by S. R. Balasubrahmanyam | 1960 | 105,501 words
This volume of Chola Temples covers Parantaka I to Rajaraja I in the timeframe A.D. 907-985. The Cholas of Southern India left a remarkable stamp in the history of Indian architecture and sculpture. Besides that, the Chola dynasty was a successful ruling dynasty even conquering overseas regions....
Karuntattangudi (or Karandai) is about 2 miles (3.2 km.) on the eastern outskirts of Tanjavur. And in inscriptions this place is named Karuntittaikkudi or karuvittaikkudi on the borders of Tanjavur in Tanjavur kurram. And in the Devaram hymns of Sambandar, it is called This temple should have been in existence at least as early as the seventh century a.d.
There are three Parakesari inscriptions which have no distinguishing epithets. Perhaps they have to be assigned to Uttama Chola. One of his 10th year (42 of 1897) refers to a gift of a lamp by Madhurantakan Gandaradittan, perhaps the son of Uttama Chola who figures as a royal officer engaged in inquiries into temple affairs also in the early years of the reign of Rajaraja I.
Another refers to the installation of the dvarapalas on the eastern wall near the entrance to the ardha-mandapa of the central shrine by Vellatti Arunili Malay-piratti of Palampattinam in Patti nadu (51 of 1897).
The garbhagriha is a square 18 ft. (5.5 m.) side. There is a central koshta on each of the three sides of the wall of the garbhagriha with projecting panchara enclosed by two short and two tall pilasters.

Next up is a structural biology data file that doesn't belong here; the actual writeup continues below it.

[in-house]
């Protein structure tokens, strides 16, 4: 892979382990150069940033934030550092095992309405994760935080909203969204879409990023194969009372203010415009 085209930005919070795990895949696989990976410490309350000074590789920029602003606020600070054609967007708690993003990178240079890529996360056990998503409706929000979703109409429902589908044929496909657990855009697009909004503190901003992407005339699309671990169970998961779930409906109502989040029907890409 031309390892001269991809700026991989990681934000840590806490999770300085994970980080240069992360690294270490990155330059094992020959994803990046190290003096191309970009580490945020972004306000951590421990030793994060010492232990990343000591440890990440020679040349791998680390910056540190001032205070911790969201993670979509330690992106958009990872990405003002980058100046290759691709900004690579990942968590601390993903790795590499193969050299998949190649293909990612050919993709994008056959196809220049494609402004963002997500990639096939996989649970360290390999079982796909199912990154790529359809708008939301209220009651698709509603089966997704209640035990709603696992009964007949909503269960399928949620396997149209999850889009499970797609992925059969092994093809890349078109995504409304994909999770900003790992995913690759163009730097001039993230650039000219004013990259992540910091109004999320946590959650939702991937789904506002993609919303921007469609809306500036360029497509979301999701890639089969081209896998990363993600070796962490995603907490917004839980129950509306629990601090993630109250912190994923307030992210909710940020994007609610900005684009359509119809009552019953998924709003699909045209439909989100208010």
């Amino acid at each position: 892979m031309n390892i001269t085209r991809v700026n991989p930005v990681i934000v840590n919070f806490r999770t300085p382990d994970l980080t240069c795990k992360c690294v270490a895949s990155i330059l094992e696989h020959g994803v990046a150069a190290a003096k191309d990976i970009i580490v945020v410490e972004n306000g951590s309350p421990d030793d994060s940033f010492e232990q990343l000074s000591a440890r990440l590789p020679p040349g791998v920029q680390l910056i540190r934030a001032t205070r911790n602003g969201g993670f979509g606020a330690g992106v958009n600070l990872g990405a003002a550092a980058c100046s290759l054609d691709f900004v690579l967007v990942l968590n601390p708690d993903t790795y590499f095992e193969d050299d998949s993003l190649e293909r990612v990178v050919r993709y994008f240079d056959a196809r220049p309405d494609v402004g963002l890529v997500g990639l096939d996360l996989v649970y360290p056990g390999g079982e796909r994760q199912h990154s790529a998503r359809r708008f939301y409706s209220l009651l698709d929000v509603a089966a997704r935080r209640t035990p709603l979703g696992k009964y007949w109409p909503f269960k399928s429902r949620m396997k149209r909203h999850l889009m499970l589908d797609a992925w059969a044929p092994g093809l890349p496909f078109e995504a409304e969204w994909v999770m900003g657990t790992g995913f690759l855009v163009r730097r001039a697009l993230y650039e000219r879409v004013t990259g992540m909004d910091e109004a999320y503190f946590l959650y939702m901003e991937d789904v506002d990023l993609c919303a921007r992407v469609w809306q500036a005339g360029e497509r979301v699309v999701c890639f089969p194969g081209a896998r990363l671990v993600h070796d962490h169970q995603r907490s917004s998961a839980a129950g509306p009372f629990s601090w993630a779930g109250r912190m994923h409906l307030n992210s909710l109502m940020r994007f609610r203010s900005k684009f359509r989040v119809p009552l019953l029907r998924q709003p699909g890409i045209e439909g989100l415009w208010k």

There is an antarala (17 inches E. to W. - 0.5 m.) followed by the ardhamandapa. The latter projects 16 feet (4.9 m.) forward. This mandapa is supported by four pillars with bulbous capital. There are two dvarapalas at the entrance to this mandapa.
Some of the sculptures in the niches seem to have been later insertions in the available spaces of the outer walls of the garbhagriha and the ardhamandapa. The figures in the niches from the east end of the south wall are the following:—
Sambandar, Nataraja, Appar, Bhikshatanar with the Rishipatnis, Ganesa, Dakshinamurti, Agastya, Ardha-narisvara, Lingodbhavar (with Brahma and Vishnu), Kankalamurti, Kalyanasundarar, Brahma, Vinadhara Dakshinamurti, Kalarimurti (Yama, Linga and Markandeya), Bhikshtanamurti and Durga and Subrah-manyar (Pis. 194-202).
Like the temple of Tiruppurambiyam, this is a temple of an earlier age, perhaps of the time of Parantaka I, but a larger number of sculptures than the usual original five have been crudely inserted into newly improvised niches made by cuttings into the old outer inscribed walls of the garbhagriha and the ardhamandapa causing damage even to the inscriptions. This is likely to have taken place in the period of Uttama Chola, when these additional devako sculptures became the fashion of the temples of the Sembiyan (Devi) style.
Footnotes and references:
Vide Transactions of the Archaeological Society of South India—Madras—1957-8—Art and Architecture of Kandiyur—by Mr. P.R. Srinivasan and Lalit Kala No. 5.